An Irrevocable Triumph: A Midnight Taxi
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The hour hovered around midnight and my mother slept in her bedroom. I cried in mine. I often cried privately at home (and publicly at school). My mother lent ample cause to my distress—rejecting my individuality, issuing tirades at my expense, and being unwilling to take responsibility for the harm she perpetrated. At 15, having worked with LICSWs (social workers/psychotherapists) and the public school psychologist for years, I knew that my mental health presented crises. No practitioner ever reported a diagnosis to me, but I had read about Major Depression, and I knew I lived with it.
I left my house in the middle of the night, taking a taxi to the Emergency Room at Franklin General Hospital. The explanatory note that I left on the kitchen table read: I went to the hospital to find out why I get so sad all the time.
Because I was underage, the hospital could not admit me without parental consent. I feared my mother’s wrath were the hospital to call in the wee hours and wake her. As second thoughts arose, regarding whether she would consent to my initiation of an inpatient stay or perceive this as a public embarrassment, a reproach for her parenting skills, and spurning of our home life, I opted not to wait until morning only to have her come and get me.
I needed the power of an authority on my side. Not finding any, I aborted this request for help and opted to walk home, arriving home by dawn, removing the note from the kitchen table, and returning to sleep with voiceless desperation. What child takes herself to the Emergency Room and asks for a psychiatric admission?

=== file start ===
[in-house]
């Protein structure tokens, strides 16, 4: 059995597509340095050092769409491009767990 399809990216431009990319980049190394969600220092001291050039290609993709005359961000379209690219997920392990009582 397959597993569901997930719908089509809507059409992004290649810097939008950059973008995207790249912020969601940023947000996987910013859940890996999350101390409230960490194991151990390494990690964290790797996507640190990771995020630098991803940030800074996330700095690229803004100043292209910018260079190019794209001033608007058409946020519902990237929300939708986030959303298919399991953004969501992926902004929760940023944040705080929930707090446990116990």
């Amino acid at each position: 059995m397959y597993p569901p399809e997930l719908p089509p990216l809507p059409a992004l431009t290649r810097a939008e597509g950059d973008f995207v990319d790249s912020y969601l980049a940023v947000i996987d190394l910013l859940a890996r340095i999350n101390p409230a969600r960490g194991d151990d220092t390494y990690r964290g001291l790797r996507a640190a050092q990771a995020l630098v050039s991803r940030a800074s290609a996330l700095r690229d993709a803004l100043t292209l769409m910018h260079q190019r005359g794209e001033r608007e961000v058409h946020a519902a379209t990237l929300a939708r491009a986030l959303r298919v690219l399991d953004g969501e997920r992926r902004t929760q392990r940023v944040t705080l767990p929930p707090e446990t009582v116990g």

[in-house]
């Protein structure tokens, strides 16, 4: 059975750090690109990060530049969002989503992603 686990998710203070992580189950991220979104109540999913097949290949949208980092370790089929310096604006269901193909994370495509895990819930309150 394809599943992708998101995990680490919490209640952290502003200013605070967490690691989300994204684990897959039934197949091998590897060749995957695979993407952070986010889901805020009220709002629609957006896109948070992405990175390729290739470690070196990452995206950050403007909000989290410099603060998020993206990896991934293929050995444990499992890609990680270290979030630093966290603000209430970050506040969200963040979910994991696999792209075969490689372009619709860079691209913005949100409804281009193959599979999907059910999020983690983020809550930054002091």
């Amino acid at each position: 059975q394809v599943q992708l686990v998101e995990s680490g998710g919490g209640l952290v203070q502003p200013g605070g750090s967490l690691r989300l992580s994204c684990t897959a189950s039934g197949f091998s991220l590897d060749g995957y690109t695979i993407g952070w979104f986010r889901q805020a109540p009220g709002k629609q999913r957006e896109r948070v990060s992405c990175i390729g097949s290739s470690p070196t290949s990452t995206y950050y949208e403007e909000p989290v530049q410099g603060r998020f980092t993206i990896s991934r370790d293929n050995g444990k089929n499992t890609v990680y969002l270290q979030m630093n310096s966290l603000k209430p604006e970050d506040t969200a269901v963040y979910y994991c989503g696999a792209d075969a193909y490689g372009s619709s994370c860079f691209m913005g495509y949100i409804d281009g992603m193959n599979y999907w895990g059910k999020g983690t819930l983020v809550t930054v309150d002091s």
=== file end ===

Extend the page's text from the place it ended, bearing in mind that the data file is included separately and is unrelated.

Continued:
What Strength! My gumption to call a taxi and walk myself into an ER manifested maturity and sheer courage. By yielding to my vulnerability and taking measures to ask for help, I demonstrated fortitude. The resourcefulness to seek medical help reflected the asset of education.
What Endurance! I had carried my burden—albeit with copious tears—with keen personal insight. My perseverance despite crushing emotional pain spoke to tremendous patience. The patience did not feel like patience, or like any asset at all, yet somehow day upon day my mind continued to trouble-shoot and problem solve.
What Power! In the face of mental illness, there seemed to be absolute powerlessness—a sickness that I could not control. This truth of this perception prevailed for me. Yet I owned my response. I possessed the power to choose the next right step for me and the autonomy—the self-governance—to take it.
The failure of my orchestration to get medical help frustrated, disappointed, and dismayed me, but the attempt spoke to an irrevocable triumph: I had advocated for myself. Resourcefulness, insight, autonomy, and self-advocacy facilitated a heroism that, at the time, I could not appreciate but today is undeniable.
Heroism can be vividly dramatic, as in my story, and it can be ordinarily extraordinary. Among the nine competencies—including STRENGTH – ENDURANCE – POWER—heroism develops through grave hardship and through unpretentious dedication. We cultivate it through examination of how we focus our time and attention, how patterns of relationship and work contribute to our personal growth, and how our reactions and decisions take root and take wing. Do you know that we were born to be our own HEROES?
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